I only cook loofahs one way -- my grandma's way. Yes, this is the same loofah you can dry out and make into a sponge to scrub yourself with in the shower. But it's also a squash that's so naturally sweet it needs little else to make its flavors come through.
Like all grandmas, mine made culinary wonders that really can't be duplicated. Her specialty was banh nam, sort of like a flat Vietnamese dumpling except with rice flour, shrimp, and pork wrapped in banana leaves. No one else's tastes as good. And four years after my grandma is gone, I still can't eat it without crying. So I don't.
She also made banh it la gai, a mung bean-filled black rice dumpling. The black dough is made from nettle leaves that have been boiled and pureed until darkened. I can still picture my grandma sitting on the patio plucking the leaves while she planned all the treats she'd make for her family. Instead of taking a break to cook lunch, she asked me to make a simple loofah stir-fry for her. She claimed it was the best she'd ever eaten.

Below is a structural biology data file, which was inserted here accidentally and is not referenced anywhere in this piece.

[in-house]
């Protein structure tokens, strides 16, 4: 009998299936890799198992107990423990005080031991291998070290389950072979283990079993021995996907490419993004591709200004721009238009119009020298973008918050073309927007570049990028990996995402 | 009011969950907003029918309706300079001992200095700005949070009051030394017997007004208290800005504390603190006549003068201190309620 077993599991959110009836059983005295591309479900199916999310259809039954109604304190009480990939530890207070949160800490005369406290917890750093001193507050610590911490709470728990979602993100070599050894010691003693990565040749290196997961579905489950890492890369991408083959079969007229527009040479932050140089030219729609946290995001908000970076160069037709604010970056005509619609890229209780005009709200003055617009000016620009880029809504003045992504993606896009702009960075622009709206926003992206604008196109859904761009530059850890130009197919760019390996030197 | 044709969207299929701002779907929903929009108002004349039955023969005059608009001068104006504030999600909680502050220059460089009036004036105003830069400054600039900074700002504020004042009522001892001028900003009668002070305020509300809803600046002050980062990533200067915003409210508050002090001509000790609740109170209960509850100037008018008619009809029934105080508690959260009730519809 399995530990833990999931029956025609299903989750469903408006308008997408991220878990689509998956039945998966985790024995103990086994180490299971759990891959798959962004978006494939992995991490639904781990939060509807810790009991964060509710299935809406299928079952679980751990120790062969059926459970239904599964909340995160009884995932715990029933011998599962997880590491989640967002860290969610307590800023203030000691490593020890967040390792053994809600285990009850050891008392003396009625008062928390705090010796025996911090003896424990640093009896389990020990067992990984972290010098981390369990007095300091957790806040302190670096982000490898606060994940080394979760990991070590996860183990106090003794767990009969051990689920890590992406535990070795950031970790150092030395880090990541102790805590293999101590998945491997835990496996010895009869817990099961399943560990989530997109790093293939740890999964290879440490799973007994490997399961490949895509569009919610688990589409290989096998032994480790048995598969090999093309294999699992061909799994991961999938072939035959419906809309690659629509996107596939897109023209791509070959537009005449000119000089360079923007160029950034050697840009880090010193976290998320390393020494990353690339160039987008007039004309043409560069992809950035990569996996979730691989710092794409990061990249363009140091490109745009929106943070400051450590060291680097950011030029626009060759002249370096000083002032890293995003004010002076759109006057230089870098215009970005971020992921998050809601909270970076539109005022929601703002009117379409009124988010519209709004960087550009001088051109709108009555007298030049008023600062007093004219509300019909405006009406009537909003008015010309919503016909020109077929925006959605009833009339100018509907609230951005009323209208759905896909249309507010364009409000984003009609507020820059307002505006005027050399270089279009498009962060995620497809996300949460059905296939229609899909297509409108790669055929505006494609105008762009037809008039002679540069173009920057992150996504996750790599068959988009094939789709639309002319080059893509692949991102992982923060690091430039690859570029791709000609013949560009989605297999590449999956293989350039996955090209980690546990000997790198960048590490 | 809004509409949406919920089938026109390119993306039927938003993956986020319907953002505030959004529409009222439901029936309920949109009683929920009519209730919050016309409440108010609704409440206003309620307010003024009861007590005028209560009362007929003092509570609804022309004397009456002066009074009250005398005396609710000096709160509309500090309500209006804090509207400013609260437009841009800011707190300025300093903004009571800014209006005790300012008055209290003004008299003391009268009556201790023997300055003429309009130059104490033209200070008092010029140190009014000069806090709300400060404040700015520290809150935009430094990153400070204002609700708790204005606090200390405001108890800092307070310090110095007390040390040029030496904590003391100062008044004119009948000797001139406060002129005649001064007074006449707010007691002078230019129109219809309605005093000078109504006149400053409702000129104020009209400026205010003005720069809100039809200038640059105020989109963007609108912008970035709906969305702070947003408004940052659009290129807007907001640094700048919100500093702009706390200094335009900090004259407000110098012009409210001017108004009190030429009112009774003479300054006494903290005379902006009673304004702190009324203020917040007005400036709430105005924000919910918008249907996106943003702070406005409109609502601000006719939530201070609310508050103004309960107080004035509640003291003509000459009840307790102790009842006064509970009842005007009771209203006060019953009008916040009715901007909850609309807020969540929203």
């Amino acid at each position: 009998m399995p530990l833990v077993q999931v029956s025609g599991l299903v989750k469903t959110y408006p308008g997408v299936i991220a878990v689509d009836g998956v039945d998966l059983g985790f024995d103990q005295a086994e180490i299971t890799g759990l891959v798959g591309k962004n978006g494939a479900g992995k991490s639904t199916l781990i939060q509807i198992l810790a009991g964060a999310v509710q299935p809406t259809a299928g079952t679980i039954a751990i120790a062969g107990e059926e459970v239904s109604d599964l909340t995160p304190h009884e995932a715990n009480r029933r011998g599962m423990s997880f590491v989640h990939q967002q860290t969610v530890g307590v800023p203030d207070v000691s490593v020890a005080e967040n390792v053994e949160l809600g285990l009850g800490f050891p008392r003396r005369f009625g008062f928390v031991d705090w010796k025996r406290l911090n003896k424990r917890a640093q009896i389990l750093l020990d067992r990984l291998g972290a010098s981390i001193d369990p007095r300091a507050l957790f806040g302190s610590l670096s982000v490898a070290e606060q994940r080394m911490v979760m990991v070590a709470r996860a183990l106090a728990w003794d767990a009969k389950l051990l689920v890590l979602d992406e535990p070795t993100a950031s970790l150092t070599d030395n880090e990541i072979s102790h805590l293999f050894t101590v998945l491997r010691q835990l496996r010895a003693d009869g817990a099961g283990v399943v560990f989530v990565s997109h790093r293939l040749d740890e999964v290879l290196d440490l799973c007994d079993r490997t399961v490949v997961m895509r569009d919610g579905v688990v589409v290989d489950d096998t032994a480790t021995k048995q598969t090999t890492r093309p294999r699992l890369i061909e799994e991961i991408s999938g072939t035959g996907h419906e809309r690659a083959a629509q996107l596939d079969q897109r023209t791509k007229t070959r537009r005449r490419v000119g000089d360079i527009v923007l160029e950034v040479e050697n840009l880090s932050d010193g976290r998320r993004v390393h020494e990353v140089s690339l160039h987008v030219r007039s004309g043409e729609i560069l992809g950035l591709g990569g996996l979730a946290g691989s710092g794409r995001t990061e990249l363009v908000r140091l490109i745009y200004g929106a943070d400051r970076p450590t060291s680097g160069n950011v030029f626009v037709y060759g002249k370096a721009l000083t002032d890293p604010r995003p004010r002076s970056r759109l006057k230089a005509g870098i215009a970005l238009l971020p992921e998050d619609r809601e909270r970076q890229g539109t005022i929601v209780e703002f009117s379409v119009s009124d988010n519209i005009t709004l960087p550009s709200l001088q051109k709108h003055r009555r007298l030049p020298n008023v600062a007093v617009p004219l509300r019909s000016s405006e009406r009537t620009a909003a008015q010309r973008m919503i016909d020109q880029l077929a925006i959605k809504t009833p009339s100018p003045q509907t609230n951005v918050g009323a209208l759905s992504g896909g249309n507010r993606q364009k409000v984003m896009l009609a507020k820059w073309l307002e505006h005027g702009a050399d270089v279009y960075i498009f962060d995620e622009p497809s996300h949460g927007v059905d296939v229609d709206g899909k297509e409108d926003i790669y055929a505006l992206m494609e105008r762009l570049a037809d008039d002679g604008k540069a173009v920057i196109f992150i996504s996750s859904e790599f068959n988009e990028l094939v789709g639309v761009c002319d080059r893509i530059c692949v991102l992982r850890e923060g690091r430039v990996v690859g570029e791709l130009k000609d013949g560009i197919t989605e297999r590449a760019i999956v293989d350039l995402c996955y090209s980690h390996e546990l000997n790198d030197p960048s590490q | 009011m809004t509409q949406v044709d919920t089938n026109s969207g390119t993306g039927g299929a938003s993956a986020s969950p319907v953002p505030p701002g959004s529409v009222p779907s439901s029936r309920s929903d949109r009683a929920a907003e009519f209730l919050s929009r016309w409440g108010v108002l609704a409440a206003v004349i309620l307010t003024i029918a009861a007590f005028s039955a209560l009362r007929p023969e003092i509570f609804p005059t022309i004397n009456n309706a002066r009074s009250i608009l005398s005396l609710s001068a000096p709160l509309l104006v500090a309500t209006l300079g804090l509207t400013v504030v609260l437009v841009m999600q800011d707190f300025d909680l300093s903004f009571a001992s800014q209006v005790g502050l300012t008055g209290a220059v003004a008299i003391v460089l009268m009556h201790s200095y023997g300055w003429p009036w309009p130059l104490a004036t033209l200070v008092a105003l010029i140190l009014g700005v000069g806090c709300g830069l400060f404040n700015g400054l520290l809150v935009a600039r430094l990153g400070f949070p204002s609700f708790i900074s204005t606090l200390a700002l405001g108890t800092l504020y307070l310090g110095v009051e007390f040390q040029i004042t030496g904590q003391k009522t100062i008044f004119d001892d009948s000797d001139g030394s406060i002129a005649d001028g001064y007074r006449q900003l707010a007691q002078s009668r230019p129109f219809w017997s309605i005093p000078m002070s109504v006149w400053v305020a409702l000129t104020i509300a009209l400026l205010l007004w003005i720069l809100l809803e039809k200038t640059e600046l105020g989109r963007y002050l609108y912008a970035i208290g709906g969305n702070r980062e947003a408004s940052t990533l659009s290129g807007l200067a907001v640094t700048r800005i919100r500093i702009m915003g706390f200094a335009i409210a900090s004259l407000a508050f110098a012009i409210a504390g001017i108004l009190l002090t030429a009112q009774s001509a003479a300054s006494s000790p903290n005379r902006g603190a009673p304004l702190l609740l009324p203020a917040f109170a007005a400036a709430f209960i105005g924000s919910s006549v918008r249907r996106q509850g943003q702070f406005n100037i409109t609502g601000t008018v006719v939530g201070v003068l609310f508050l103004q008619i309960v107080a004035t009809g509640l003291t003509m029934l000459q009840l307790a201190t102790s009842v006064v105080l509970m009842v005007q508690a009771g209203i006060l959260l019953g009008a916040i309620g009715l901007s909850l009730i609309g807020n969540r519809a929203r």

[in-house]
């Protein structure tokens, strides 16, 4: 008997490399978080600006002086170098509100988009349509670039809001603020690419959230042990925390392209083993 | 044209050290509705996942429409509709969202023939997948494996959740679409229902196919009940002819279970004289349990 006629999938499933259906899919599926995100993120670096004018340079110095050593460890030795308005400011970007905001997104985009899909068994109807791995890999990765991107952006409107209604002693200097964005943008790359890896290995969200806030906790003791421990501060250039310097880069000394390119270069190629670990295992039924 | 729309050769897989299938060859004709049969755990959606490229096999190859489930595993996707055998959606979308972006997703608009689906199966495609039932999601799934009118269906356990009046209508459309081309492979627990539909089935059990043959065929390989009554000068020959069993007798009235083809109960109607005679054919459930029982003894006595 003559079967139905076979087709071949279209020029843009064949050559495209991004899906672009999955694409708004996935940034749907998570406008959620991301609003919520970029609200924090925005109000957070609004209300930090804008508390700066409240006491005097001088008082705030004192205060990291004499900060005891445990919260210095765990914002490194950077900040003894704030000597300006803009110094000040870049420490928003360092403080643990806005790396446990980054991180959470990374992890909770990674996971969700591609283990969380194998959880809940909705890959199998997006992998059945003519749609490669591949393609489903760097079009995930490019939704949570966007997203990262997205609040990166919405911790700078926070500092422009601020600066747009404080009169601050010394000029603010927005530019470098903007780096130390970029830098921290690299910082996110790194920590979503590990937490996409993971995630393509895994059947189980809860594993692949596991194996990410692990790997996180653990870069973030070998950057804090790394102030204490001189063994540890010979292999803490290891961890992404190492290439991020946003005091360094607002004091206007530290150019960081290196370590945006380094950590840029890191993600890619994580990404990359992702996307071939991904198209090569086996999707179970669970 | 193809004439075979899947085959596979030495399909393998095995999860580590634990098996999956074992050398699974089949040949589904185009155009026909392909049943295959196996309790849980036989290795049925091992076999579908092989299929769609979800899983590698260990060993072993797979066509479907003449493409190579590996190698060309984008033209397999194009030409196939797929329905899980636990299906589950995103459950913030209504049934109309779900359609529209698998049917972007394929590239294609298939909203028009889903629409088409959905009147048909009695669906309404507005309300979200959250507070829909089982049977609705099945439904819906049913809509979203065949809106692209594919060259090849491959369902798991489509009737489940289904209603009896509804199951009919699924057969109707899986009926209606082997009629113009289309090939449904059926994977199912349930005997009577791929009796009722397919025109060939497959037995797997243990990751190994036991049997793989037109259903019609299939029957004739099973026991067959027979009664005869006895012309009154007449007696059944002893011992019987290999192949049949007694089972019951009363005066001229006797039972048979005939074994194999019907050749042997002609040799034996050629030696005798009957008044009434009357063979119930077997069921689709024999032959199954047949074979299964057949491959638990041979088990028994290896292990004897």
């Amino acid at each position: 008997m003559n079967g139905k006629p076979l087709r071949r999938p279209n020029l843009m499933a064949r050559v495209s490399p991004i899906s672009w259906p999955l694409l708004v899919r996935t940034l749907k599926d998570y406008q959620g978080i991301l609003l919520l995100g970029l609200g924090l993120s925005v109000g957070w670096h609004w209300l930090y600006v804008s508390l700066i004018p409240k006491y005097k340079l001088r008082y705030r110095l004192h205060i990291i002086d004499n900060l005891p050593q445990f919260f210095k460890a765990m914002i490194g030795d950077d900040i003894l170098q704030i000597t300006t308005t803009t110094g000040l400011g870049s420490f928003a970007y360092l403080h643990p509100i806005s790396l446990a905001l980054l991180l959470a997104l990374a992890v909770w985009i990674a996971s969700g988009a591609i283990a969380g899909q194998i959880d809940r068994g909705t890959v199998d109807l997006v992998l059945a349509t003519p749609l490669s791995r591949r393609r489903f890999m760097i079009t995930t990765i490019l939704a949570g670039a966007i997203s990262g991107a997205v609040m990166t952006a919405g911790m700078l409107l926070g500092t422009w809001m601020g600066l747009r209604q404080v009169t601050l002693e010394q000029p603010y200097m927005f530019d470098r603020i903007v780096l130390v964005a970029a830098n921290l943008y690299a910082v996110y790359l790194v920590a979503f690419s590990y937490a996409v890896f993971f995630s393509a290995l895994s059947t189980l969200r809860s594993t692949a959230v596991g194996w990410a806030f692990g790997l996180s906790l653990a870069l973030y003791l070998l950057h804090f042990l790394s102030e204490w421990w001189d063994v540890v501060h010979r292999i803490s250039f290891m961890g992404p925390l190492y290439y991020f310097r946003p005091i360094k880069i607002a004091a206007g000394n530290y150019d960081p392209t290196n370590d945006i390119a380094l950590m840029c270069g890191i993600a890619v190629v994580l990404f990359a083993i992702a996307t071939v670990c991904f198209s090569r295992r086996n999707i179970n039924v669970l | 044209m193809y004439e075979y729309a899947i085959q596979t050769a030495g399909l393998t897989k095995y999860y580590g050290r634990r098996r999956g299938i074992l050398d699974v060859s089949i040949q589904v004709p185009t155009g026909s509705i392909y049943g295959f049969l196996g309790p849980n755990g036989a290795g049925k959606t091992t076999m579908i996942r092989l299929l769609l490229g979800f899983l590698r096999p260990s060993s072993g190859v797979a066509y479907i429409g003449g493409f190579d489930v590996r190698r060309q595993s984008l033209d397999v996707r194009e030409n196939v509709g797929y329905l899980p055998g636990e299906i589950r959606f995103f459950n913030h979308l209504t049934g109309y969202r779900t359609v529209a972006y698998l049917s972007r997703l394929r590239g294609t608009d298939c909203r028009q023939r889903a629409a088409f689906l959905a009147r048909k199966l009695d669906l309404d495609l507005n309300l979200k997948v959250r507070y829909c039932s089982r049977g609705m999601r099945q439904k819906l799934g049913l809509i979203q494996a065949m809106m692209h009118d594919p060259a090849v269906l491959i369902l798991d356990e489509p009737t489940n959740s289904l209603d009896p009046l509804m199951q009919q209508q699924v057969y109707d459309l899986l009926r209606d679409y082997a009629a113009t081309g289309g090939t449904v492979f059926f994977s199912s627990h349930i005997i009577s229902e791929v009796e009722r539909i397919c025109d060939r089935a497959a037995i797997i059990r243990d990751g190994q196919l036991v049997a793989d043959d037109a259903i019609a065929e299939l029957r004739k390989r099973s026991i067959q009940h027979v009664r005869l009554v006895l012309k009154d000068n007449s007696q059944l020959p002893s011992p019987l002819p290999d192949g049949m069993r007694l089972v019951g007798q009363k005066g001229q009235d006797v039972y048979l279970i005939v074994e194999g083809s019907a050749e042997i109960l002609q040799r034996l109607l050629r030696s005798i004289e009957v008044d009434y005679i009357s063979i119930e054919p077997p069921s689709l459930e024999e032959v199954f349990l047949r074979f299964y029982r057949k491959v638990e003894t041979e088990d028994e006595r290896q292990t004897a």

My youngest uncle's wife gave me several loofahs from their garden. Peel the outside. The spongy interior can be thinly sliced and sauteed or made into soup.
Muop Tom Xao (Vietnamese Loofah and Shrimp Stir-fry)
about half a dozen shrimp, peeled, deveined and coarsely minced
2 cloves garlic, finely minced
1/2 tsp salt
dash of fish sauce
Peel, devein, and mince shrimp.
Add 1/2 tsp salt and mix. Set aside.
Peel loofah. Slice lengthwise. Then slice again horizontally as thinly as possible.
Add oil to hot pan. Add garlic and shrimp and saute until shrimp is half-cooked.
Add loofah and saute until loofah is softened and transparent.
Add fish sauce to taste.
Similar Vietnamese squash recipes:
Canh Bi/Bau Nhoi Thit (Vietnamese Pork-Stuffed Winter Melon Soup)
Canh Bi Tom (Vietnamese Winter Melon Soup with Shrimp)